IF '$(SeedWithCustomerData)' = 'True' THEN BEGIN BULK INSERT [dbo].[Customers] FROM '$(DeployPath)CustomerData.csv' WITH (FIELDTERMINATOR = ',', FIRSTROW = 2) END
Setting the value of the variable
The default value of the $(SeedWithCustomerData) variable is defined within your project file, so everyone who deploys the project on their machine will use that value (unless they override this with a different value in the local column). However when you deploy outside Visual Studio, to control whether the table is populated, you can set the variable in your deployment tool: if deploying directly from PowerShell, simply set the $SeedWithCustomerData variable prior to executing the deployment.
Strategy B: Create your databases from scratch using project sources, then use a custom tool to populate the database
This approach is similar to Strategy A in that you would use the project to deploy your schema, code and static data. However, instead of scripting the transactional data, you might elect to use a third party tool to accomplish this, such as SQL Data Generator. Some of our customers have even written their own ETL process to import subsets of transactional data into their sandbox environments.
The advantage of this approach is that it simplifies your project by keeping the maintenance of your transactional test data separate to that of your change authoring process. Drawbacks include having to establish and maintain the data population process, as well as the complexity of having to run an additional step after performing the initial schema deployment.
Strategy C: Restore a database backup onto your test servers
Instead of trying to reproduce your database from source control, setting up your development environment by restoring from backup files is another option. The difference with this approach to strategy A and B is that instead of creating your database objects from your projects in version control, they will be created from your backup. The scripts that create these objects will be skipped and only the scripts that have yet to be applied to the database will be executed. The advantage of this approach is that your development environments will be created with realistic test data, however if the database contains sensitive data, this can complicate the provisioning of dedicated environments as a data masking/sanitization step would need to be performed before the backups could be used by developers.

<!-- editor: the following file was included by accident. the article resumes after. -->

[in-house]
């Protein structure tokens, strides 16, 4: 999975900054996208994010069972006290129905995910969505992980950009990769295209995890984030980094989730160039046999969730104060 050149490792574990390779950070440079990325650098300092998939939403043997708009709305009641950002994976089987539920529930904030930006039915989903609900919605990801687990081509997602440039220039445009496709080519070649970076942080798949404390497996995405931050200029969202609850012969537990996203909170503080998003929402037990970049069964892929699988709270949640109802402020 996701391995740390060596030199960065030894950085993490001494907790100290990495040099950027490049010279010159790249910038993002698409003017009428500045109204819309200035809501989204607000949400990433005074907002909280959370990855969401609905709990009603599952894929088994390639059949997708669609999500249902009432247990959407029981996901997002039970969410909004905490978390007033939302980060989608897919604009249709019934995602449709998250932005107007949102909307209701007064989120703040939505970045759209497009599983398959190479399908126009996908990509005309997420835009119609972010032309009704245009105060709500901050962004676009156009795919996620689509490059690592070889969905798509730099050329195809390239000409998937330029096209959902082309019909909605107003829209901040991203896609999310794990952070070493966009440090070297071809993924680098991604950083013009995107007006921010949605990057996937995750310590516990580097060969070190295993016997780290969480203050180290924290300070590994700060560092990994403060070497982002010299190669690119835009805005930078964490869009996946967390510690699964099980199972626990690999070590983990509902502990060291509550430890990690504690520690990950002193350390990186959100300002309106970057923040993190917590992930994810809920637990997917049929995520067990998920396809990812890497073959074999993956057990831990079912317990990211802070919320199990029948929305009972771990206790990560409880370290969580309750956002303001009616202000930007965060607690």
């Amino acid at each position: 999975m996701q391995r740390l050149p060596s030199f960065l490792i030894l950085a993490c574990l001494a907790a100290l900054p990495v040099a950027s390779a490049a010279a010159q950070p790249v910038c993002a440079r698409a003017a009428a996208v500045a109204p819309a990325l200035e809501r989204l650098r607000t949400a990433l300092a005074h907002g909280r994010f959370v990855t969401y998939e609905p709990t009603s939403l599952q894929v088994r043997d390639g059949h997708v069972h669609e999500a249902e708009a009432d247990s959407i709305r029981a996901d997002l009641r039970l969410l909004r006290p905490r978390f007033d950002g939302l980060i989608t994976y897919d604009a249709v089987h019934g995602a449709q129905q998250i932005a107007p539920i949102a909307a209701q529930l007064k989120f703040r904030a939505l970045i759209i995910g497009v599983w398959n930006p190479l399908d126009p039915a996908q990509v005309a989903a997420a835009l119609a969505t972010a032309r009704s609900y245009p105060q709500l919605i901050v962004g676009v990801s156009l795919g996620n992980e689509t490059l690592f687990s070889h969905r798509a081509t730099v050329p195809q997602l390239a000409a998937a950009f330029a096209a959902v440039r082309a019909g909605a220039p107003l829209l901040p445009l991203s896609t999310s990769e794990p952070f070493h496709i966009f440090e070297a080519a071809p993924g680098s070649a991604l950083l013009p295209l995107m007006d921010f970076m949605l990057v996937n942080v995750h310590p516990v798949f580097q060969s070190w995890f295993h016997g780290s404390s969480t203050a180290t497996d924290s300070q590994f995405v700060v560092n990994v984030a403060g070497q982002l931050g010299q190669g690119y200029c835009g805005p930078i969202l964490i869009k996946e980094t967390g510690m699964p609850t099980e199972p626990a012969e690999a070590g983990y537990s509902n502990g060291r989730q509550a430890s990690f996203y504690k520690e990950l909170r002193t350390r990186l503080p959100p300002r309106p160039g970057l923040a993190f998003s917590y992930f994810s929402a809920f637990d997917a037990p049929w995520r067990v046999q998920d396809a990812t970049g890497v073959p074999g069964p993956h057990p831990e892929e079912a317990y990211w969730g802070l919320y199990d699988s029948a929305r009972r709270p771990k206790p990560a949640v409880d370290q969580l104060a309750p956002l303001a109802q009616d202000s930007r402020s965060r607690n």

The other drawback of this approach is that the cumulative size of all these dedicated database environments can be prohibitive for your local or network storage infrastructure.
A risk with this approach is that unintended changes can be imported into migrations (and potentially deployed to other environments) if the restored database does not match the schema contained within the project. To mitigate this, we recommend that databases backups taken from canonical sources only (for example, a production environment) and that any drift is removed from the database prior to authoring new changes (see revert pending changes to re-sync your schema).
Strategy D: Provision your database environment using SQL Clone
Instead of using backups, another option for provisioning dedicated development environments is to use SQL Clone, which lets you quickly create full copies of SQL Server databases and backups. When you subsequently deploy your project, SQL Change Automation will figure out which changes have yet to be applied, and execute only those migration scripts which are pending.
The advantage of this approach is that your environment will come pre-loaded with real world test cases. Additionally, having the ability to quickly create copies of the database simplifies the process of rolling-back unwanted changes, as you can always create a new copy and apply any pending migrations.